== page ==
After Seattle finished off their blowout win over the Colts on Sunday Night Football, Richard Sherman spoke out about what he perceives to be a major problem with sports in general: the fans and their perceptions of athletes.

In the wake of a particularly gruesome injury suffered by Seahawk running back Chris Carson, Sherman brought up fantasy sports, and how he views it as a catalyst for the dehumanization of players in the eyes of fans:

Sherman called injuries to teammates “devastating” and lamented how some fans only view them through the lens of fantasy football.

“I think that’s why you see the frustration from a lot of players saying they don’t care about your fantasy team,” he said. “They don’t care about how it affects your fantasy team because these are real players, this is real life. This is real life and this is their real job and that’s affecting their well-being.

“Now, your fantasy team may not win, and hey, guess what, you’ll live the next day. This is their well-being. They may not ever get another shot. They may never get another down, another play. And I think that’s why it’s so devastating for players. Thankfully, I don’t think [Carson’s injury is] as serious as we first thought, hopefully, God willing. Trying to be optimistic in this situation.”

First, let’s note this: Richard Sherman isn’t wrong! He’s also not expressing these thoughts for the first time; it comes just a few weeks after he pointed out that injury reports were just for gamblers.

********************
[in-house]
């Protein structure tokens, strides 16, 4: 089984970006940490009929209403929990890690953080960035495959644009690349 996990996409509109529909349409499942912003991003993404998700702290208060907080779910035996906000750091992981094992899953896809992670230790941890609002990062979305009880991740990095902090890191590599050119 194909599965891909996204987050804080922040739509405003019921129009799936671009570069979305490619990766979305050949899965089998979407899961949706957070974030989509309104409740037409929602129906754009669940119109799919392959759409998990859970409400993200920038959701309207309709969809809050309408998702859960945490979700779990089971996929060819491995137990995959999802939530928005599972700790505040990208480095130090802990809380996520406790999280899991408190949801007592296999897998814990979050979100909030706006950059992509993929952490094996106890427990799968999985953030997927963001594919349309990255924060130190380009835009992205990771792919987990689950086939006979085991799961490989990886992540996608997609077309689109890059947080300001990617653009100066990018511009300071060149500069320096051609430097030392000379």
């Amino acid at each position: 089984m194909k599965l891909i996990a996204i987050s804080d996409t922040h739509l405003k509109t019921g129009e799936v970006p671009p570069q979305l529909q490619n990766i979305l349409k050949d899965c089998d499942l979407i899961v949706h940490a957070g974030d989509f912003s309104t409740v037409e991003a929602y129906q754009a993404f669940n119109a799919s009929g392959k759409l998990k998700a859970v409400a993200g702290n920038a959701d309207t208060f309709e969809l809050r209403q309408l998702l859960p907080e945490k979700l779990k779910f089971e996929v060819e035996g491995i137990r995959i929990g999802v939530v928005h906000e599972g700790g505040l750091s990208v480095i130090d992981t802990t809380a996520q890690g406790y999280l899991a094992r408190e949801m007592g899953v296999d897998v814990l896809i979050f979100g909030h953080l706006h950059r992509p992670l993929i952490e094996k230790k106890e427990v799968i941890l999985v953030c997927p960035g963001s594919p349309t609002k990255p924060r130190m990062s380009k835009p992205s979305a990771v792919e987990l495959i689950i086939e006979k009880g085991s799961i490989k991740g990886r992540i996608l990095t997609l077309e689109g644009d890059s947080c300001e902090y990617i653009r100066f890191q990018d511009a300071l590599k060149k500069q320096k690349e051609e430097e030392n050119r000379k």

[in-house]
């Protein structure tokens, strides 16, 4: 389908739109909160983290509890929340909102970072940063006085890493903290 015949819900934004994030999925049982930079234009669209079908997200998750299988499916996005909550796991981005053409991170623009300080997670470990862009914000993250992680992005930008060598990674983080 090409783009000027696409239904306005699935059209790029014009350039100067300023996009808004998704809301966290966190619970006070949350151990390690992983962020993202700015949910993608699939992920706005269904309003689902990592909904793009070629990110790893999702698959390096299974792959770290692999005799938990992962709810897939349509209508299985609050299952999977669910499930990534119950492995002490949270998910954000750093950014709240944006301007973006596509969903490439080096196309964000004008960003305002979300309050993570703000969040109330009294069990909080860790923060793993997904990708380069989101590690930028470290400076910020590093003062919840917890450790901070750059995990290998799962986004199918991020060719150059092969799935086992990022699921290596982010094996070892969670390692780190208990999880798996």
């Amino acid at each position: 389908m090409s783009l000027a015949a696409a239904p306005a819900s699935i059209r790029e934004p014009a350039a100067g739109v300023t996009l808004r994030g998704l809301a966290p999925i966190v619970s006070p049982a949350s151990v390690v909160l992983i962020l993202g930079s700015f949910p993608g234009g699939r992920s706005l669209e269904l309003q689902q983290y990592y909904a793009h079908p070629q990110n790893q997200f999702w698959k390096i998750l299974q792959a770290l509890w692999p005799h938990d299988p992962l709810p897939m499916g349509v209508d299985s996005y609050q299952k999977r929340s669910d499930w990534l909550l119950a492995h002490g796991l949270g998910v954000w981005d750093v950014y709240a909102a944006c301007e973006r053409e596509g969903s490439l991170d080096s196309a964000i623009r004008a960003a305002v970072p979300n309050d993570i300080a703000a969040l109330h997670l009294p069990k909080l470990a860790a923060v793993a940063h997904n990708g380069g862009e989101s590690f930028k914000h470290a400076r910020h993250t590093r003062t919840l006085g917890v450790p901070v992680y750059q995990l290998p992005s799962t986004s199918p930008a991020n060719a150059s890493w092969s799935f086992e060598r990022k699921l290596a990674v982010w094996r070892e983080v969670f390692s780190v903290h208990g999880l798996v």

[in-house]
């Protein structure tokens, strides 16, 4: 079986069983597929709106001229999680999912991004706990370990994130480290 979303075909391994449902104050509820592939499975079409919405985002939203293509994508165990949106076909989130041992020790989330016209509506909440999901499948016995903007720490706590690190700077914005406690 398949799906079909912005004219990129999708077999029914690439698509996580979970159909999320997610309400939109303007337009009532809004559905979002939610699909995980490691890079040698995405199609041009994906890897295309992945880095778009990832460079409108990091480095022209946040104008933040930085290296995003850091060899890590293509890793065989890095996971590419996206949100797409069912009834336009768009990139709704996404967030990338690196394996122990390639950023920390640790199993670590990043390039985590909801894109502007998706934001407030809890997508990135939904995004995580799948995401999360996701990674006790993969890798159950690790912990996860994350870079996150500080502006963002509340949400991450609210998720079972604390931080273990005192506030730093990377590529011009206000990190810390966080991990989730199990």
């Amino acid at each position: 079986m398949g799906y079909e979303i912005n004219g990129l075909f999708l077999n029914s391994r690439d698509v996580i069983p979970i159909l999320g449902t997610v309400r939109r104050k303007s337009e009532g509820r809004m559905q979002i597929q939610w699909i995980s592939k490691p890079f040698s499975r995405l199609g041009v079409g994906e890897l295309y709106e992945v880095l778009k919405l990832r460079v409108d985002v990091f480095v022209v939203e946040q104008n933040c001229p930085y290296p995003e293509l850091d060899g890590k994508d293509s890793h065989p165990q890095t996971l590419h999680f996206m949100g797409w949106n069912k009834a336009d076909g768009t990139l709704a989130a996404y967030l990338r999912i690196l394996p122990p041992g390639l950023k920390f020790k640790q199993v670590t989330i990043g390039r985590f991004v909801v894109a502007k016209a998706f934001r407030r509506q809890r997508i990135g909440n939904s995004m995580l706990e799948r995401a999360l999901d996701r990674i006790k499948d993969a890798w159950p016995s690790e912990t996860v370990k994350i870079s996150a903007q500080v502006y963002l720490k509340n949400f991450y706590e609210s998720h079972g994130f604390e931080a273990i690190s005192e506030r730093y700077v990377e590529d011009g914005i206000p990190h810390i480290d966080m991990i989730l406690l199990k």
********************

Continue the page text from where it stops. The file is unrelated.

People do generally care way more about the impact of injuries to their fantasy team than they care about the impact on the players themselves. And while there’s always going to be a disconnect between your level of empathy for a friend who gets hurt and the empathy you feel when seeing someone get hurt on television, the disparity between those two is much larger in sports than it should be.

Has fantasy football exacerbated that disconnect? Almost certainly, because it’s allowed fans to assume the roles normally occupied by the league itself: having money at stake based on the performance of the players. That’s gone on forever now, of course, in the form of sports gambling and wagering, but fantasy sports has shrunk things down to an individual level, which probably has further eroded fan empathy.

However, go back to pre-fantasy football, and gambling still caused that. And even fans with no money on the games, who just want their teams to win out of a sense of passion and loyalty, are likely to care more about the result of a game than a player’s well-being. And the teams, owners, and the NFL as a whole have certainly made it clear they value the sport’s growth and revenue-generating potential over any kind of concern over player health.

Just about everyone in the sports world dehumanizes the athletes to some degree. It’s been going on for a very long time, and will continue as long as sports are around.

Richard Sherman is right, but he didn’t go far enough.

About Jay Rigdon

Jay is a writer and editor for The Comeback, and a contributor at Awful Announcing. He is not a strong swimmer.